His strategists have long believed impeachment could be a victory: that the American public would view the move as a purely partisan maneuver that would work against Democrats as it did for Republicans when they went that route against Bill Clinton 20 years ago.
Clinton was not facing reelection; Trump will be on the ballot in 14 months. Moreover, while Trump has largely been convinced by aides that impeachment could be good for his political future, the superstitious, legacy-minded president has told confidants that he is worried that, even if the GOP-controlled Senate were to acquit him as expected, impeachment would become the first line of his political obituary.
As word of the whistleblower complaint slowly made its way through the White House, initial concerns about what the president said on the call quickly gave way to the same sense of defiance that has defined the administration's interactions with Congress. One administration official said there were intense divisions among the West Wing staff and lawyers on whether to release the transcript, a move they believed would exonerate the president but set a dangerous precedent for future administrations. It also could ease the very tensions with Congress that the White House has seen to be politically advantageous.
Even while Trump was weighing whether to authorize the release, he insisted to those around him that the transcript would clear him of any wrongdoing. And he and his closest allies believe that when more is known about the Biden family's involvement in Ukraine, it could damage the electoral prospects of the one candidate Trump himself has mused could peel off some his support among white working-class voters in the Midwest.
By Tuesday, as it became clear that House Democrats were set on an impeachment inquiry, Trump approved release of the "unredacted" transcript. "You will see it was a very friendly and totally appropriate call," he tweeted between meetings at the United Nations. "No pressure."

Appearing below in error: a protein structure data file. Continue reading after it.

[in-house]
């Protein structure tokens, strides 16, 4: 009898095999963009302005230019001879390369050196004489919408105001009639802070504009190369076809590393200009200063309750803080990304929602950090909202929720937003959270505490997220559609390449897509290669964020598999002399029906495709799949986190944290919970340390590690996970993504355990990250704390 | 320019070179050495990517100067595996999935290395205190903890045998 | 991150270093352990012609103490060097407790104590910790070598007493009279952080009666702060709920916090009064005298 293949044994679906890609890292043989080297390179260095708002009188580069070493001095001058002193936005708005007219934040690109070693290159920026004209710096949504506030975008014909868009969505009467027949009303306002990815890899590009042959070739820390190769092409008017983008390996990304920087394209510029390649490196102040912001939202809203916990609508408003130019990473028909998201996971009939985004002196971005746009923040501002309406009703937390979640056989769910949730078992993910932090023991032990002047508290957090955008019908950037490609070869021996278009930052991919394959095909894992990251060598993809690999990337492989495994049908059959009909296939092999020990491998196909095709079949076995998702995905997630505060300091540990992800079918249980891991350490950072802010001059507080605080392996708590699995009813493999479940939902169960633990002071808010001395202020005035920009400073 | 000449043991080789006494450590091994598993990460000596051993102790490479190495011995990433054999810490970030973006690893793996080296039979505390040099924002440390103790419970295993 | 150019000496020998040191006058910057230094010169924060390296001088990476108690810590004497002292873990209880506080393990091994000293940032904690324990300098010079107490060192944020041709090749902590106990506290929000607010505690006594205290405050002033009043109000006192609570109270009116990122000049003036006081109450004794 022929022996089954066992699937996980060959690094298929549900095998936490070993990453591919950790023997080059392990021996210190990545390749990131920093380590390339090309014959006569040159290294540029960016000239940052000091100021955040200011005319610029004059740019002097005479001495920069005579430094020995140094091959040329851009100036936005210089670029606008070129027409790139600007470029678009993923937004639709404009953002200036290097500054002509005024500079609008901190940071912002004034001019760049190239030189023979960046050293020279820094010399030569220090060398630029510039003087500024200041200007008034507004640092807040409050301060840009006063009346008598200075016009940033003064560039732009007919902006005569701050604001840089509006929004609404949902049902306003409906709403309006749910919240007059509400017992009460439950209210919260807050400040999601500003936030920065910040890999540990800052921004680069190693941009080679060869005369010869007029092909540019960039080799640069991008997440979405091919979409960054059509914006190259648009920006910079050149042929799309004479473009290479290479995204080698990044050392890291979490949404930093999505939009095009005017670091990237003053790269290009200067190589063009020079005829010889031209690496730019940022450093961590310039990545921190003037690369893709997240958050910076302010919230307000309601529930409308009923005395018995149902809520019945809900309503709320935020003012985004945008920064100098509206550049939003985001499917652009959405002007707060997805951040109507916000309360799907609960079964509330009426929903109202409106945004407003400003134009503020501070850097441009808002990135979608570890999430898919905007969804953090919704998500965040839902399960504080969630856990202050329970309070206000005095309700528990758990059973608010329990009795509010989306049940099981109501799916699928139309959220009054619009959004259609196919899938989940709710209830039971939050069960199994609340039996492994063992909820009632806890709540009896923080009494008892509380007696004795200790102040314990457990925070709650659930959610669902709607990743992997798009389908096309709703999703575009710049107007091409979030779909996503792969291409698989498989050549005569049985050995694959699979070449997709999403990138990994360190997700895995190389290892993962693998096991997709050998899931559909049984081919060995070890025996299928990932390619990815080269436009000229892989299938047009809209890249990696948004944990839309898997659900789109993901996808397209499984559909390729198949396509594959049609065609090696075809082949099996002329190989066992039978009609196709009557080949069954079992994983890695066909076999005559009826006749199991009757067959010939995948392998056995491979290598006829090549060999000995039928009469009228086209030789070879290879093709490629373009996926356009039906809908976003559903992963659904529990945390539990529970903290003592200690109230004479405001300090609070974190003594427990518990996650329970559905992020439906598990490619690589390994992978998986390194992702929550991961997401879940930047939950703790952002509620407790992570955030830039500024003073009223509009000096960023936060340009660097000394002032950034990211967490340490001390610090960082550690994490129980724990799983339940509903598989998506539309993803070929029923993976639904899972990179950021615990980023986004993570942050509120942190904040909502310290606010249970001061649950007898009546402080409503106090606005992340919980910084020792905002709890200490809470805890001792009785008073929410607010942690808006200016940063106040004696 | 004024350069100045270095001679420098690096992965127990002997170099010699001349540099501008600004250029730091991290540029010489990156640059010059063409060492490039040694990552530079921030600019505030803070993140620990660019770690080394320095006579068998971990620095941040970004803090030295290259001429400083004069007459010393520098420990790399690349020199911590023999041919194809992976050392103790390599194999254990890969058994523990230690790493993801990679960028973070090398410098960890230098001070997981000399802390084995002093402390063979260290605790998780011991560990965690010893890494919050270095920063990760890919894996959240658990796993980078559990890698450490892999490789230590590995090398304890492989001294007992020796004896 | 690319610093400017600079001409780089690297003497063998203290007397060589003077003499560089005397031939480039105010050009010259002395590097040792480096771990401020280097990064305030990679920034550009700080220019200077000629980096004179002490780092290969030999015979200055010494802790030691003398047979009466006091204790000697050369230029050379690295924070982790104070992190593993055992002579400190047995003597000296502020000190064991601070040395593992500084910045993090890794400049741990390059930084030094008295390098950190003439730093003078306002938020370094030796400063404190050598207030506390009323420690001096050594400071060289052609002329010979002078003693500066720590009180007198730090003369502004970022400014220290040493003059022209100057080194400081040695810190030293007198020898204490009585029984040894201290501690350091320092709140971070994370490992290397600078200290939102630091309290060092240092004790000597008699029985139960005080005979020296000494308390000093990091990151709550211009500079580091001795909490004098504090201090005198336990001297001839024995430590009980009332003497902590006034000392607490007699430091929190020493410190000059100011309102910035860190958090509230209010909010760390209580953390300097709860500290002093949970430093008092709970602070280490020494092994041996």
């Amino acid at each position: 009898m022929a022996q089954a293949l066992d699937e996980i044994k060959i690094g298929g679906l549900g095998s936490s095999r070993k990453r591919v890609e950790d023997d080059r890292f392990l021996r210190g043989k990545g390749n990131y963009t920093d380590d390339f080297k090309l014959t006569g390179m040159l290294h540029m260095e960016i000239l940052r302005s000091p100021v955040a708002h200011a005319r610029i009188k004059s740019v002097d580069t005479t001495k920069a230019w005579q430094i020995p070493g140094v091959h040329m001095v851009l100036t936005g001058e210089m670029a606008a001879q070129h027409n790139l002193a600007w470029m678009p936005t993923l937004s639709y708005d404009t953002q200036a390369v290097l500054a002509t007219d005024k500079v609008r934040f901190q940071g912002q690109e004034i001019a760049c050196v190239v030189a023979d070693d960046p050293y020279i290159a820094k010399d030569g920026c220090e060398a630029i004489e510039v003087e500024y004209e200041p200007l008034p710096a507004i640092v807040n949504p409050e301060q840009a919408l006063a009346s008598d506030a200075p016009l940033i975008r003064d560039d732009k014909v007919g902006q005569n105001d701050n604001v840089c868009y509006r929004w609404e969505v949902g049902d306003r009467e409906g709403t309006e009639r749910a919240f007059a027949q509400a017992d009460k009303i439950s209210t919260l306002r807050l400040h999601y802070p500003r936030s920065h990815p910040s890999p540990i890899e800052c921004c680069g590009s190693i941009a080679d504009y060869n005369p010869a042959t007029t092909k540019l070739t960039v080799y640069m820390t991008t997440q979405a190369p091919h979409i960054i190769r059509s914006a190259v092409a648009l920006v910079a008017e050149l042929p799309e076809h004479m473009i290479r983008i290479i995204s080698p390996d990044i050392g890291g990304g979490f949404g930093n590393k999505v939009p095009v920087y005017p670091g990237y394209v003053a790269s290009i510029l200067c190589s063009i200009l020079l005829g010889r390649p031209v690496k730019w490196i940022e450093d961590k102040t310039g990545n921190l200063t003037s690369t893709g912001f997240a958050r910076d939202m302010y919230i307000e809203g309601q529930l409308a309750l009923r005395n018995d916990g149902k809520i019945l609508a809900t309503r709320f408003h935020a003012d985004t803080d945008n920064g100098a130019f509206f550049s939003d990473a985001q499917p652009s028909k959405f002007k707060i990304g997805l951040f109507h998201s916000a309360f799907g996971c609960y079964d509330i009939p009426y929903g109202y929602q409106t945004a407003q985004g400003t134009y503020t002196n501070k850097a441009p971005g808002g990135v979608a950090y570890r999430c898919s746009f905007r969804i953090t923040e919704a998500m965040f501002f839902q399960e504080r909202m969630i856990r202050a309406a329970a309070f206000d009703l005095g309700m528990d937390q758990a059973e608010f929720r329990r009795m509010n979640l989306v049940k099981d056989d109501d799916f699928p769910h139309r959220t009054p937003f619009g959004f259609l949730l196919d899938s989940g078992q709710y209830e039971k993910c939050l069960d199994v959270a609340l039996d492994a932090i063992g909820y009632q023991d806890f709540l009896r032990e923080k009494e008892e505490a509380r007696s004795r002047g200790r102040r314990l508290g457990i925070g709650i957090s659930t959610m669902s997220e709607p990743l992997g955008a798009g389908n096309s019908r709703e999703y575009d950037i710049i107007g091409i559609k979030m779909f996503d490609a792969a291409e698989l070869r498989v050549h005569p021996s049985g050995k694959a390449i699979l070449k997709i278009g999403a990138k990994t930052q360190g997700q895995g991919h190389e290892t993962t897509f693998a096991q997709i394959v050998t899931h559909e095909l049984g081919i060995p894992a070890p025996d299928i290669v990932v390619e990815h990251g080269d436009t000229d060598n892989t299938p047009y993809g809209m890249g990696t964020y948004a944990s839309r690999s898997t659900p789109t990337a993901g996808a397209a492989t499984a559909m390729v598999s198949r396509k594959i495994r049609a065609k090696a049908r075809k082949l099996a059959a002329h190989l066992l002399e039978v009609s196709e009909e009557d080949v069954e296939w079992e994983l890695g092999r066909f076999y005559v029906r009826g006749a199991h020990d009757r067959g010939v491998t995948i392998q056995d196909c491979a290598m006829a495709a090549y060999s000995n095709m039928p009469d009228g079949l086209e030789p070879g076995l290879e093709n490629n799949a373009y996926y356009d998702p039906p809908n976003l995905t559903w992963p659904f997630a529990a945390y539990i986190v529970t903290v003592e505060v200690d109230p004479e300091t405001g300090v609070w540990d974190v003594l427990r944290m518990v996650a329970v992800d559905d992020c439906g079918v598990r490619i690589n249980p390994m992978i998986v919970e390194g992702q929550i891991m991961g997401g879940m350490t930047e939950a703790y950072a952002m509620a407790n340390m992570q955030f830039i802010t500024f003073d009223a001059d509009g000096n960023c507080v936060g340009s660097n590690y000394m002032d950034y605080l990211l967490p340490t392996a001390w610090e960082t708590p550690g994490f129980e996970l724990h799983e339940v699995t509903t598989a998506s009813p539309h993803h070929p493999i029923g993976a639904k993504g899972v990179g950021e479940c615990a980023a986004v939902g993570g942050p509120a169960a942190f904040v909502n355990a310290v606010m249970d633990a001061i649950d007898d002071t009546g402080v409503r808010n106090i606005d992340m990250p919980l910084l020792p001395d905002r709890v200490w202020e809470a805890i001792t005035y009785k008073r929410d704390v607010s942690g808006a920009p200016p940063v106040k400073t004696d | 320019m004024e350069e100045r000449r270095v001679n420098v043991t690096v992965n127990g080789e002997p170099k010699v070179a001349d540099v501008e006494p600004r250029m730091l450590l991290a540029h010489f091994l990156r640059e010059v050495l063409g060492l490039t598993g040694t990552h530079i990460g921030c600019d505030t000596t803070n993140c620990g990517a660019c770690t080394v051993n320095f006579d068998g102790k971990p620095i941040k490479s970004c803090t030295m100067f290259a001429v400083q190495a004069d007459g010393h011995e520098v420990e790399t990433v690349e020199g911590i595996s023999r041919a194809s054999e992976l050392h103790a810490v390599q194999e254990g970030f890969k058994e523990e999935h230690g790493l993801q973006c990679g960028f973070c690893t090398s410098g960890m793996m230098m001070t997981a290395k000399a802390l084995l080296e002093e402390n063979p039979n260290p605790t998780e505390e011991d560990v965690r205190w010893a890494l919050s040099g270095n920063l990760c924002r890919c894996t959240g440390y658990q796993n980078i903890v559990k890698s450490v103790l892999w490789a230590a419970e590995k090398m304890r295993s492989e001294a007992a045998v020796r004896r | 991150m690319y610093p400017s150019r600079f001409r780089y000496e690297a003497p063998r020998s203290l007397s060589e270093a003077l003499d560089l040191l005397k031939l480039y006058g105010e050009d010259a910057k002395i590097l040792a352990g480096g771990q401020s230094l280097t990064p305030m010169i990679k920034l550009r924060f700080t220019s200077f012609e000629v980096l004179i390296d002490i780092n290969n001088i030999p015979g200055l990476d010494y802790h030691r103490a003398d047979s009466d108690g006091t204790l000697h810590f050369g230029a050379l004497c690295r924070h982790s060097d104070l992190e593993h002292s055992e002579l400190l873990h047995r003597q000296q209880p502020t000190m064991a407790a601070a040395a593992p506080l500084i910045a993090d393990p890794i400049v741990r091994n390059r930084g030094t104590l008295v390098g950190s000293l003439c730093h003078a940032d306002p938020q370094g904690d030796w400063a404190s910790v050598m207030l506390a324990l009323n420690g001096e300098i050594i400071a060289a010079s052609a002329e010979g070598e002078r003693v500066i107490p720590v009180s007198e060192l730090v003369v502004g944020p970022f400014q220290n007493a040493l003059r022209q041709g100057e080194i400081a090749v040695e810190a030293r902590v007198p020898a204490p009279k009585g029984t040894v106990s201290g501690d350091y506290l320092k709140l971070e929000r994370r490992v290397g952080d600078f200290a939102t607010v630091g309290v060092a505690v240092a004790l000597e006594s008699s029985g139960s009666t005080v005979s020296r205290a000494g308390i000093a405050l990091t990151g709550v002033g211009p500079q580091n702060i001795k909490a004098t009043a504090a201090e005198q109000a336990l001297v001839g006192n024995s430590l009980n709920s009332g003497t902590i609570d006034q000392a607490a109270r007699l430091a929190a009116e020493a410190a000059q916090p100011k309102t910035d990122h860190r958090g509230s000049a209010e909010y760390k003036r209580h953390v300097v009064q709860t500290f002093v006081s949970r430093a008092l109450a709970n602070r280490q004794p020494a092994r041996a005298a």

Most aides believe that Trump's vague, wink-wink style of speaking would not lend itself to the discovery of a smoking gun in the transcript. But it's possible the White House will authorize the release of the entire whistleblower complaint to Congress by the end of the week.
As Democrats pursue impeachment, Trump and his allies believe it could make him a martyr in the eyes of his faithful, providing the necessary motivation to bring his supporters to the polls in droves. Trump's reelection strategy hinges on turning out die-hard supporters who are unreliable voters rather than winning over skeptics at the center of the electorate. Trump is wagering that anger at what he claims is Democratic mistreatment will prove to be a political motivator, and that impeachment proceedings will only add to the nation's pox-on-both-houses view of Washington.
After Pelosi's Tuesday afternoon announcement, the president and his reelection team swung into high gear, releasing a series of tweets attacking Democrats, including a video of presidential critics like the speaker and Rep. Ilhan Omar discussing impeachment. It concluded with a message for the Trump base: "While Democrats 'Sole Focus' is fighting Trump, President Trump is fighting for you."
But while the campaign set a confident tone, the angry tweets from the Trump Tower penthouse kept coming as the last light faded from the Manhattan sky.
Associated Press writer Mike Balsamo in Washington contributed to this report.